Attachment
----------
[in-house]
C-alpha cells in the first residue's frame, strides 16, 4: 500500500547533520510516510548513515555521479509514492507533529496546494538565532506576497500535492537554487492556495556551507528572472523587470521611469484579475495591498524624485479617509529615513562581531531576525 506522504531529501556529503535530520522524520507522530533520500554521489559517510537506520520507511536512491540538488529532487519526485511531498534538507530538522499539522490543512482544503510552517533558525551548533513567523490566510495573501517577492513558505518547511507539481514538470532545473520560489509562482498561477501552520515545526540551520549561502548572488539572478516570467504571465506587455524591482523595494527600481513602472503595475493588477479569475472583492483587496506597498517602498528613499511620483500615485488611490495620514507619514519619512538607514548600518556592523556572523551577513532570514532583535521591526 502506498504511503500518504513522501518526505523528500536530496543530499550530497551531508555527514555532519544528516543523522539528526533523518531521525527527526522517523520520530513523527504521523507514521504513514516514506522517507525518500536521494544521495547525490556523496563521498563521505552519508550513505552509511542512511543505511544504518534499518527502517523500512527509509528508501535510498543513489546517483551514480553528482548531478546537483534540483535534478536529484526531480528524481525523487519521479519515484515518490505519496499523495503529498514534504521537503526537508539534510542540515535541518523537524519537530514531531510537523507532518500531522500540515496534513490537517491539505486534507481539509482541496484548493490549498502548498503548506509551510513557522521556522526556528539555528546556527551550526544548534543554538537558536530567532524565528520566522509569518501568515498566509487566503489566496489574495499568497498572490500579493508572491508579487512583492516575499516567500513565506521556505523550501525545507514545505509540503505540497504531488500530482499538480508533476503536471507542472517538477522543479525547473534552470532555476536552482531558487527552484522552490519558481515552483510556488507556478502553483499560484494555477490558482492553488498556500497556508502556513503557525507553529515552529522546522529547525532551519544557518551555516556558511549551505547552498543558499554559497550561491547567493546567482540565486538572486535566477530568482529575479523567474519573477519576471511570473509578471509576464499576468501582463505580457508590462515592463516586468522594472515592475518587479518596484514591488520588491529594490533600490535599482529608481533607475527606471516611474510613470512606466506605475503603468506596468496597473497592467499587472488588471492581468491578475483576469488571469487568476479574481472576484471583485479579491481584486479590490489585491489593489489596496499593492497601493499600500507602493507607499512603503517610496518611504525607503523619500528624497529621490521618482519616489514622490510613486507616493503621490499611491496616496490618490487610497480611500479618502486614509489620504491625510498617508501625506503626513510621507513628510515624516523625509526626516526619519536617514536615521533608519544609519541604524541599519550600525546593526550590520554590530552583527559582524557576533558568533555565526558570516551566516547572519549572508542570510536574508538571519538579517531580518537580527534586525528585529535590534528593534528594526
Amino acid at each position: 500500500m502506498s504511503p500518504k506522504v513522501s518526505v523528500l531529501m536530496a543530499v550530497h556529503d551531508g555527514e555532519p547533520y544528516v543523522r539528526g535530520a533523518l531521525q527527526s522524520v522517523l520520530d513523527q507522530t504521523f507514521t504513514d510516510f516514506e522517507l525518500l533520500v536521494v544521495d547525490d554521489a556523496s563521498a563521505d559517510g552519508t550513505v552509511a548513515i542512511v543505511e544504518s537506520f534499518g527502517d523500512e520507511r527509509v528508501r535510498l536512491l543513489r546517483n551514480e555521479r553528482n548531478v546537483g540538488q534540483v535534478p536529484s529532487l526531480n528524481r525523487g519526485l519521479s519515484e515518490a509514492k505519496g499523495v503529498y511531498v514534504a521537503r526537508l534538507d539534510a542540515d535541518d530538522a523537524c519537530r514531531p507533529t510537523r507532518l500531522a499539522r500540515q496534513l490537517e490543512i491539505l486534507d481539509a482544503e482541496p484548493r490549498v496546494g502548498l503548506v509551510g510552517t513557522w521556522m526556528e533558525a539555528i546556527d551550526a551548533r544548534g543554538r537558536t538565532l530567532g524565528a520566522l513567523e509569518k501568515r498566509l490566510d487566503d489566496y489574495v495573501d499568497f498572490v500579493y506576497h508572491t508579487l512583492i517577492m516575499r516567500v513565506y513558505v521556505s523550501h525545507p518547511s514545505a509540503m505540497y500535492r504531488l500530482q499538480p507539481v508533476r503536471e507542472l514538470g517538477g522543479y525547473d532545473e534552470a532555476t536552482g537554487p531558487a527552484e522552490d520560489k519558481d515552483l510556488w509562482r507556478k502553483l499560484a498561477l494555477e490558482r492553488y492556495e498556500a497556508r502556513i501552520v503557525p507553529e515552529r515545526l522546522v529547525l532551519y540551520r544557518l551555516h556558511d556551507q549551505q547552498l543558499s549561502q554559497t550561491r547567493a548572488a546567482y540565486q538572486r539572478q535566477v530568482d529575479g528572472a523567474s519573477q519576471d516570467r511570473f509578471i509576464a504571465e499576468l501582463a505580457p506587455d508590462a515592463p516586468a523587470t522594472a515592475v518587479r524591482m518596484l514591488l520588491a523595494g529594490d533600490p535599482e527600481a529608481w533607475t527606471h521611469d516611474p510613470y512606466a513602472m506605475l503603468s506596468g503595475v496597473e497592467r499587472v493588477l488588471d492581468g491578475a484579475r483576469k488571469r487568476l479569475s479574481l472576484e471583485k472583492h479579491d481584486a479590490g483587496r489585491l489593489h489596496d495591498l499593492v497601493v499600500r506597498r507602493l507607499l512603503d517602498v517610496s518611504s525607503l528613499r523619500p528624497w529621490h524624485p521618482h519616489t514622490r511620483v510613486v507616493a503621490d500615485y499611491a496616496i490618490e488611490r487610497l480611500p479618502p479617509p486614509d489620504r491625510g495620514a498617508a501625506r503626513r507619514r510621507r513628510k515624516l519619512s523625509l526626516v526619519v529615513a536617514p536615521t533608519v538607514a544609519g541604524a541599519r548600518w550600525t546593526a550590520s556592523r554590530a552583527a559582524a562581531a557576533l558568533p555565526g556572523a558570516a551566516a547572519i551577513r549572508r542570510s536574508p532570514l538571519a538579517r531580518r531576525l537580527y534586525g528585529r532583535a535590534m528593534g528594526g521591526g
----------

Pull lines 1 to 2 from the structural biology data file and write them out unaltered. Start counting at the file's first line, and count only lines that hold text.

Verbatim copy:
[in-house]
C-alpha cells in the first residue's frame, strides 16, 4: 500500500547533520510516510548513515555521479509514492507533529496546494538565532506576497500535492537554487492556495556551507528572472523587470521611469484579475495591498524624485479617509529615513562581531531576525 506522504531529501556529503535530520522524520507522530533520500554521489559517510537506520520507511536512491540538488529532487519526485511531498534538507530538522499539522490543512482544503510552517533558525551548533513567523490566510495573501517577492513558505518547511507539481514538470532545473520560489509562482498561477501552520515545526540551520549561502548572488539572478516570467504571465506587455524591482523595494527600481513602472503595475493588477479569475472583492483587496506597498517602498528613499511620483500615485488611490495620514507619514519619512538607514548600518556592523556572523551577513532570514532583535521591526 502506498504511503500518504513522501518526505523528500536530496543530499550530497551531508555527514555532519544528516543523522539528526533523518531521525527527526522517523520520530513523527504521523507514521504513514516514506522517507525518500536521494544521495547525490556523496563521498563521505552519508550513505552509511542512511543505511544504518534499518527502517523500512527509509528508501535510498543513489546517483551514480553528482548531478546537483534540483535534478536529484526531480528524481525523487519521479519515484515518490505519496499523495503529498514534504521537503526537508539534510542540515535541518523537524519537530514531531510537523507532518500531522500540515496534513490537517491539505486534507481539509482541496484548493490549498502548498503548506509551510513557522521556522526556528539555528546556527551550526544548534543554538537558536530567532524565528520566522509569518501568515498566509487566503489566496489574495499568497498572490500579493508572491508579487512583492516575499516567500513565506521556505523550501525545507514545505509540503505540497504531488500530482499538480508533476503536471507542472517538477522543479525547473534552470532555476536552482531558487527552484522552490519558481515552483510556488507556478502553483499560484494555477490558482492553488498556500497556508502556513503557525507553529515552529522546522529547525532551519544557518551555516556558511549551505547552498543558499554559497550561491547567493546567482540565486538572486535566477530568482529575479523567474519573477519576471511570473509578471509576464499576468501582463505580457508590462515592463516586468522594472515592475518587479518596484514591488520588491529594490533600490535599482529608481533607475527606471516611474510613470512606466506605475503603468506596468496597473497592467499587472488588471492581468491578475483576469488571469487568476479574481472576484471583485479579491481584486479590490489585491489593489489596496499593492497601493499600500507602493507607499512603503517610496518611504525607503523619500528624497529621490521618482519616489514622490510613486507616493503621490499611491496616496490618490487610497480611500479618502486614509489620504491625510498617508501625506503626513510621507513628510515624516523625509526626516526619519536617514536615521533608519544609519541604524541599519550600525546593526550590520554590530552583527559582524557576533558568533555565526558570516551566516547572519549572508542570510536574508538571519538579517531580518537580527534586525528585529535590534528593534528594526